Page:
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Growin’ Green

Don’t Put That Lawn Mower Away Just Yet

By Brent Gray


Mark your calendars. Our quarterly Cattlemen’s Meet-ing will be held on Tuesday, Dec. 4 at 6:30 p.m. in the Yalobusha County Multi-Purpose Building. Lance Newman will be the presenter for the program. More information will be publicized at a later date.
 
Horticulture Tips

 Our warm-season lawns will soon be shutting down foliar growth with the onset of cooler temperatures and shorter day lengths. This may also bring smiles to our faces as we can soon be putting the lawn mower away until next spring. However, don’t put the mower away just yet. We need to plan for one final mowing once the lawn does go dormant.
You might consider raising the mowing height slightly for that last cutting to provide a little more turf canopy for the winter. A final dormant mowing, even though the lawn has lost much of its green summer color will give the lawn a nice clean, even surface that is still attractive. An added benefit is that leaves tend to blow over a clean cut surface.
Care should be taken to choose a day for that final mowing when the soil is not overly water saturated so that the mower doesn’t compact the soil and leave tracks in the lawn that will remain and be noticeable all winter.
 
Vegetable Gardens
Cold damage may be apparent on some plants in the vegetable garden. Observe the growing points on the stem ends of tomato, pepper and other warm season crops. If that meristem is still green and healthy, the plant will continue to grow and produce. Prune any dead parts of the plant. Fungicide applications may help prevent disease organisms from taking advantage of wounded areas. Those daring gardeners still growing cucumbers will need to keep cold protection measures handy.
 Night temperatures in the 40’s and days in the 60’s are ideal for cool season vegetables. This is a great time to plant cold hardy plants like sugar snap peas, dinosaur kale and more traditional crops like collards, cabbage and turnips. November is traditionally a wet month, but most gardens did not receive much rainfall in October and are dry. It is better to plant into moist soil than to plant dry and water afterwards
Some gardeners save seed from one season to the next. This works well if a few guidelines are followed. Make sure the seeds you save are mature. The easiest way to do this is to let the fruit, pod, silique or whatever form of seed producing structure you have to dry on the plant. Very wet fruits like tomato may need to be removed still wet to prevent diseases from invading the seeds. Keeping the fruit on the plant allows the seed to accumulate the maximum amount of energy from the pant and allows the embryonic plant to fully form within the seed.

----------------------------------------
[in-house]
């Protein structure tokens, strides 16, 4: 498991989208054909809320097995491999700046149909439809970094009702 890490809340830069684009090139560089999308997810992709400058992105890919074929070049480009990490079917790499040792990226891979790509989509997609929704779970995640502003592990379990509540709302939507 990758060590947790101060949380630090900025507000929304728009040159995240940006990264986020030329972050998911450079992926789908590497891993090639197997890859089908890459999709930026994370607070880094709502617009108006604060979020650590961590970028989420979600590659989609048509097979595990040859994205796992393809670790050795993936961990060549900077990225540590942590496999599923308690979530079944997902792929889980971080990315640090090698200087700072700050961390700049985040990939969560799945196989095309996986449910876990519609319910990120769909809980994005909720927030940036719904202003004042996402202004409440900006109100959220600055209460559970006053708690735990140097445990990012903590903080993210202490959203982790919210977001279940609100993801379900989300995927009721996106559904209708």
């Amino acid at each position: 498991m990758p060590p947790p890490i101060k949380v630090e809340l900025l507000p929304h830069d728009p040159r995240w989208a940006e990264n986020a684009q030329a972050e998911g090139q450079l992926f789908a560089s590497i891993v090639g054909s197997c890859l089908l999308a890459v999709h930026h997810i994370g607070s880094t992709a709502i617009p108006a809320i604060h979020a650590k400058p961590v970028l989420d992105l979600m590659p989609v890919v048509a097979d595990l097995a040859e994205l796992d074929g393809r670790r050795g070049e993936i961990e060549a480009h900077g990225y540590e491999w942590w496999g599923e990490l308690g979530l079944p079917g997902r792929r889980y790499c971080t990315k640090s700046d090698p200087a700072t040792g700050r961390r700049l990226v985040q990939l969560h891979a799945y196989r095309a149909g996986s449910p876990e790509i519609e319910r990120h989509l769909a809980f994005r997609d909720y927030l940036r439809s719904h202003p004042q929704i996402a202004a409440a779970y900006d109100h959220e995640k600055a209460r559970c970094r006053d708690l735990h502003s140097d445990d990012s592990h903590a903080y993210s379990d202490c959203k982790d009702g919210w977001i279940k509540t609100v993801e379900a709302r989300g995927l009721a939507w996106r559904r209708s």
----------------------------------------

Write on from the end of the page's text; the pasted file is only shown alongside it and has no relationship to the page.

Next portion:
Place the dried fruit into a dry, protected place and remove the seed from the fruit. This can be as simple as shelling beans or as difficult as fermenting tomatoes. Seeds should be spread in a single layer to dry completely, then placed in a sealed container. Some gardeners put the container in the freezer. This is not necessary if the seeds will be planted next season, but it will keep the seeds viable for several years. Containers place in a freezer must be air tight to prevent desication. Hybrid varieties are a mix of two or more parents. Seed saved from hybrids may or may not produce a plant similar to the one they were harvested from Gardeners should pay attention to the new plants next year and be willing to accept some possibly strange plants in the garden
 
Flowerbeds
The dormant season ahead would be a good time to establish or expand a flower or vegetable garden.  Adding soil amendments or taking soil samples now will allow plenty of time for planning—as well as planting—the garden next spring.
As annual and perennial tops dies, cut the plants to the ground and remove all dead material.  Dead plants are an invitation to fungus and disease.  I like to leave a few plants like the ornamental grasses and other plants, such as purple coneflower, sunflowers, and others that provide winter cover and food for birds and other wildlife. Ornamental grasses can be attractive even when dead with their plumes swaying in the winter breezes.
 Don’t forget to water.  If it has not rained the equivalent of one inch in the last week, you need to give your plants a good soaking, especially newly planted.

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